US networking maker NETGEAR is rolling out new Orbi and Nighthawk Wi-Fi 6 Mesh devices to meet a huge COVID-led demand for more efficient home networking.
GadgetGuy spoke to Senior Vice President, Connected Home Products David Henry about the Orbi and Nighthawk Wi-Fi 6 Mesh new products.
“Have the demands on home networks exploded due to COVID? Yes! Is this (working from home) the new normal? Yes! Is your Wi-Fi out of date? Absolutely!”
Now David’s job is to spruik about NETGEAR and Wi-Fi 6 but so many of the issues he raised hit a chord with me.
- Q: How many devices do you have on your network?
- A: Over 30 (Smartphone, smart speaker, security camera, TV, sound system, media centres and countless lights and smart devices)
- Q: How many of these stream audio video?
- A: Ten, if you include TVs, smart speakers, soundbars and media centres
- Q: Can you do this throughout your home?
- A: No, there are many Wi-Fi blackspots.
Wi-Fi 6 AX focuses on network capacity. There is no way even a two-year-old router (<AC2600 like those supplied by most NBN providers) can support more than a few devices especially if they all want a piece of the network at the same time.
And there is no way that a single router can cover more than an area of 300m2 – in fact, it is going to be a whole lot less if the signal has to go through drywall (especially those with steel studs), cupboards, cement floors or windows. Not to mention that most routers are in the wrong place to start with – a garage, cupboard, under the stairs. A router needs to be in the centre of the action.
What is MESH
In fact, one of the most asked questions GadgetGuy gets is where to place a router, what router to buy and will a MESH work for me. We have a MESH tutorial here and its an excellent, if a little techy read. We also covered NETGEAR’s Nighthawk EAX80 Wi-Fi 6 AX Wi-Fi mesh extender here. And although this article is about a different brand router, it chronicles a MESH set up in a modern home using Ethernet-Over-Power Powerline extenders to create a bulletproof MESH network.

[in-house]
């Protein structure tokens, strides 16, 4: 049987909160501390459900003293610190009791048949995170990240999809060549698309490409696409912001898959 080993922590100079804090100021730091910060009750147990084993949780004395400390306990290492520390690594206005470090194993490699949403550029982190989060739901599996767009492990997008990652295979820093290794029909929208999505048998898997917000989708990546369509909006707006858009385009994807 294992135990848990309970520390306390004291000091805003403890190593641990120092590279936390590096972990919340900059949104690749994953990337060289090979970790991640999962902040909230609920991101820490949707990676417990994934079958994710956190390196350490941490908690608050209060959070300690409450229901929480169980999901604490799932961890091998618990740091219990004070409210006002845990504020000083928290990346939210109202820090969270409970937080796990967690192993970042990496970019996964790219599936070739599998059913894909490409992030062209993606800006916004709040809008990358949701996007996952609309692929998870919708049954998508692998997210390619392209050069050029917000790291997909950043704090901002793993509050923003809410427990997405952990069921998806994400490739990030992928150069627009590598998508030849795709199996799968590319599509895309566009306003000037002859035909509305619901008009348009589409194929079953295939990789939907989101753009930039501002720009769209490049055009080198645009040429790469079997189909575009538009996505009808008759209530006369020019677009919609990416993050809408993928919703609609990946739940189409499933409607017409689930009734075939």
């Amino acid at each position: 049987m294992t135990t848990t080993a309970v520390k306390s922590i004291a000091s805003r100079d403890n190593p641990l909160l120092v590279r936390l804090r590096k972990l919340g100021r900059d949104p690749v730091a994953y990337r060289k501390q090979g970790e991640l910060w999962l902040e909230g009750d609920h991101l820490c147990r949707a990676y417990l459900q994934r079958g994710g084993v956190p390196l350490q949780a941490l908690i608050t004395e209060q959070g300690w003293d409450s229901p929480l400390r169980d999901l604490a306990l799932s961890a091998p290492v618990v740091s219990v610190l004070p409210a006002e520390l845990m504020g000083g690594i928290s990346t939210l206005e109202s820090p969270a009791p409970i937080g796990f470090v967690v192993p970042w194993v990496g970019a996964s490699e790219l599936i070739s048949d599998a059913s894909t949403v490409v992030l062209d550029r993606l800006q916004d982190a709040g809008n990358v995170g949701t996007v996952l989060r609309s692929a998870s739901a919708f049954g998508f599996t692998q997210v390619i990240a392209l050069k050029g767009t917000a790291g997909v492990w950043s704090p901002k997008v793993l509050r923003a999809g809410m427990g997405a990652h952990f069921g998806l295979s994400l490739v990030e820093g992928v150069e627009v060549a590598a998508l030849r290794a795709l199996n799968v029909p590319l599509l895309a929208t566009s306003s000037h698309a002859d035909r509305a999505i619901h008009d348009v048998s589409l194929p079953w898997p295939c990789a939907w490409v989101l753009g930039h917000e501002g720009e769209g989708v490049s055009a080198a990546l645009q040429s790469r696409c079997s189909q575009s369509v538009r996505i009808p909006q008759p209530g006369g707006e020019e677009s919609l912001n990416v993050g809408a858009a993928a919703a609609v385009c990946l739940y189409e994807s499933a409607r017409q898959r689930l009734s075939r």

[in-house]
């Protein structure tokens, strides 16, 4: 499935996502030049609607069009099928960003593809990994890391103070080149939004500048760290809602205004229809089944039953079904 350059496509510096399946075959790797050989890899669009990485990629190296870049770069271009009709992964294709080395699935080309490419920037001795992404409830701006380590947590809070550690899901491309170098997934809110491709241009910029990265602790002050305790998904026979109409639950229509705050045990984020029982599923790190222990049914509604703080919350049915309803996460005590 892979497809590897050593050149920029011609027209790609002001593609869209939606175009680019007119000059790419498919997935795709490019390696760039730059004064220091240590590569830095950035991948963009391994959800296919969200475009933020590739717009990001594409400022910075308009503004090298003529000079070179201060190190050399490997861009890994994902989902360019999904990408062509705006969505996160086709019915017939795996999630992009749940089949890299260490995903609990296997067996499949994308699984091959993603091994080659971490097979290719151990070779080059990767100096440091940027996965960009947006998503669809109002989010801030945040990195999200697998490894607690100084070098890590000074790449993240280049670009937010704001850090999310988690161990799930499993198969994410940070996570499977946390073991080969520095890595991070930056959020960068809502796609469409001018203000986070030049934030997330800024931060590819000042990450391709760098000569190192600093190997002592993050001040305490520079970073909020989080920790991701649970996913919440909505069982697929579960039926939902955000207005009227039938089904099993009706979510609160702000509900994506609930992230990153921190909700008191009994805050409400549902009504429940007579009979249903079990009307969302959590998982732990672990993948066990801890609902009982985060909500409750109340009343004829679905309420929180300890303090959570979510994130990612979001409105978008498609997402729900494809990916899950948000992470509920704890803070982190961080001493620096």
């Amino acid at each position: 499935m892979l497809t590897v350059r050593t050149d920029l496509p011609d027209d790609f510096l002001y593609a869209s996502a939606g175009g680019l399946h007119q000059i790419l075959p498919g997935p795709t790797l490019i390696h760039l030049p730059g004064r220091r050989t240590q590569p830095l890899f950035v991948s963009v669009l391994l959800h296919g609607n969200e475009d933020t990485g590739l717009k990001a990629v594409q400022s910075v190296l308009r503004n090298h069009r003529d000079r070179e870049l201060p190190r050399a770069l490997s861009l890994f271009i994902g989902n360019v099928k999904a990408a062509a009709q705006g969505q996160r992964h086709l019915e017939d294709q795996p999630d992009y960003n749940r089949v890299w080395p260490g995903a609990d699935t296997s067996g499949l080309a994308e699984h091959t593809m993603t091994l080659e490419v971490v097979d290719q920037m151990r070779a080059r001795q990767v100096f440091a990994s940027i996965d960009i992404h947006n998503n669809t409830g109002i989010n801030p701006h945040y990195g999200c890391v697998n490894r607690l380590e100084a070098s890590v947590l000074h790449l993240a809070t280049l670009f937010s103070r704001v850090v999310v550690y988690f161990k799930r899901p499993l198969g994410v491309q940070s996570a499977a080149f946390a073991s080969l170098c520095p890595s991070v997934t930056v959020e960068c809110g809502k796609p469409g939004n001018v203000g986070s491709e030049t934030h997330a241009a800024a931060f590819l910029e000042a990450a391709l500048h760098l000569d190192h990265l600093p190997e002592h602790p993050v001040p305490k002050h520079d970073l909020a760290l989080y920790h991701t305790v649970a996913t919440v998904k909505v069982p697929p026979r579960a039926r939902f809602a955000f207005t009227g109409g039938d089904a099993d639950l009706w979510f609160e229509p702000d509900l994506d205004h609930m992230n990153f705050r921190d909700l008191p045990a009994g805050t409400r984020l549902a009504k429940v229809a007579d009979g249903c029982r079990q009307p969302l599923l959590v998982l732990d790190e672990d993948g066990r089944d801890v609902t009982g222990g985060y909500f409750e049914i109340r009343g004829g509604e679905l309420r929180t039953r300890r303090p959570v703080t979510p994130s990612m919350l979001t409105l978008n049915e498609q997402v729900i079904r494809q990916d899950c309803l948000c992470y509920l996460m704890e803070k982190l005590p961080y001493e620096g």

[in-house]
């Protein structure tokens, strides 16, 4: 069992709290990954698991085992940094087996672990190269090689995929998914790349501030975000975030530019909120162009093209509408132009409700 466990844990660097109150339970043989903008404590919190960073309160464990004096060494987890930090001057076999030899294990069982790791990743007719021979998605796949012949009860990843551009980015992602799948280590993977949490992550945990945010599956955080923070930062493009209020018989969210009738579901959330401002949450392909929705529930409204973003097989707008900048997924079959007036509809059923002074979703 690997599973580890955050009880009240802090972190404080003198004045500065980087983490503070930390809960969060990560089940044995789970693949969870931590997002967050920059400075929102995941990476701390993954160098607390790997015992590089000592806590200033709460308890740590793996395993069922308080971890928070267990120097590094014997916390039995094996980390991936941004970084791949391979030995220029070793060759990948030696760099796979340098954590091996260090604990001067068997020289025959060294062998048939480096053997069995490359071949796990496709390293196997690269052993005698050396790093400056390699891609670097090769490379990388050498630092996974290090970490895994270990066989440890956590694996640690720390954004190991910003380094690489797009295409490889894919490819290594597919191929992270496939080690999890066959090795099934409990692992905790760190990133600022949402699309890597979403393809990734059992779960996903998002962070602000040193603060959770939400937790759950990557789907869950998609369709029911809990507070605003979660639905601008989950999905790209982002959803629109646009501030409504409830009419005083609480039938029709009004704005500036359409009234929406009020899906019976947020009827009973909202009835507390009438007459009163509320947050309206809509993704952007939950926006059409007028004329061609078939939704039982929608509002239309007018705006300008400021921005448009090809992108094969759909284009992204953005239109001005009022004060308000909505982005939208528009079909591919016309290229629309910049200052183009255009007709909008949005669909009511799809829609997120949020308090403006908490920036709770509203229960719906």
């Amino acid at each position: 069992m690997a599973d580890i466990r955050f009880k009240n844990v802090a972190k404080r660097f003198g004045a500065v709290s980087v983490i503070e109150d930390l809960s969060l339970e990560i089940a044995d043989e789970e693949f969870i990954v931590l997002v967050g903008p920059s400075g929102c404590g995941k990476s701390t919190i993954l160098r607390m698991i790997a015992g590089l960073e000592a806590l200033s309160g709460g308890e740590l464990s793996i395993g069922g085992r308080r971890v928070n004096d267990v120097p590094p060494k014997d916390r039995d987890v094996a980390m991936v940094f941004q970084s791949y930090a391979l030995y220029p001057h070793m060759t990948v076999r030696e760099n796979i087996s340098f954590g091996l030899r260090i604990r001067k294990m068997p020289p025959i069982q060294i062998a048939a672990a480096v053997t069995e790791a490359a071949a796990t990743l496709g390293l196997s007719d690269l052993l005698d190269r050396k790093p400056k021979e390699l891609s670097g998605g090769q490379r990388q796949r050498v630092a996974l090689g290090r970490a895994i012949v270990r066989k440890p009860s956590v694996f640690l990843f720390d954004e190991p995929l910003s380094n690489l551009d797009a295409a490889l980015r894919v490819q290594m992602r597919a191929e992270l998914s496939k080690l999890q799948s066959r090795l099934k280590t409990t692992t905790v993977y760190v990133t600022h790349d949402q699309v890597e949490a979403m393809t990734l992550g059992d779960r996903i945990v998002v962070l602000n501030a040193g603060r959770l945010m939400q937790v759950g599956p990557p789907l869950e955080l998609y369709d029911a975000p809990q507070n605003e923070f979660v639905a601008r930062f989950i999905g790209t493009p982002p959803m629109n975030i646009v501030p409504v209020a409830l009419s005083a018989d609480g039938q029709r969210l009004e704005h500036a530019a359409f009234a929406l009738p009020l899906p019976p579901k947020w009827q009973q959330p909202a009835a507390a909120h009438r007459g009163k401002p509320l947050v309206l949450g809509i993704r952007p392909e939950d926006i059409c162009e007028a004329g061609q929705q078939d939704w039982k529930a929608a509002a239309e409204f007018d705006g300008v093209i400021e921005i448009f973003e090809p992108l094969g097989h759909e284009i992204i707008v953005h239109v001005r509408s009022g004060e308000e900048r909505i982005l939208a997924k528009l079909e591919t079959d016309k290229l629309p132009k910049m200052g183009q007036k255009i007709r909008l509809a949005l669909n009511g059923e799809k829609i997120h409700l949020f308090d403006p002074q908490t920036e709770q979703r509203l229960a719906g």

So, to Orbi and Nighthawk Wi-Fi 6 Mesh routers
Orbi (US Site here – we will try to update to the AU site when it is live)
Orbi is NETGEAR’s ‘MESH’ brand, and after a few earlier ‘dual-band’ models that did not impress us, it has focused on Tri-Band models with the option of using Ethernet backhaul. These do impress.
Tri-band means that it uses a dedicated 5Ghz band to securely communicate with the other Orbi while retransmitting a 2.4 and 5Ghz Wi-Fi signal to devices. The biggest issue is that like all mesh these need careful placement – mesh cannot amplify or extend a poor signal to start with! That is why you will frequently see me mention Ethernet backhaul.
Orbi RBK 852 and 853 AX6000 (here)
These are the same – the RBK-852 comes with one main router and one satellite, and the RBK-853 comes with two. The US website says that is good for a theoretical coverage 5000/7000sq ft (450/650m2), but a lot depends on router and satellite placement and home construction.
AX6000 means at best
- 2.4Ghz 1200Mbps
- 5GHz 2400Mbps
- Delivered via a dedicated 5GHz 2400Mbps backhaul
Orbi RBK752 and 753 AX4200 (here)
Again, the same device – 2 or three units covering a maximum of 5000sqft. The key difference between the RBK852 and the RBK752 is that the first has eight Wi-Fi 6 streams and the latter has six.
- 2.4Ghz 600Mbps
- 5GHz 1200Mbps
- Dedicated 5GHz 2400Mbps backhaul
They are interoperable – you can mix and match although if you do then its best to have the RBK852 as the main router. They also support dedicated Ethernet backhaul that may be needed if you can’t get a good signal strength to retransmit.
Price: TBA but from $949 upwards.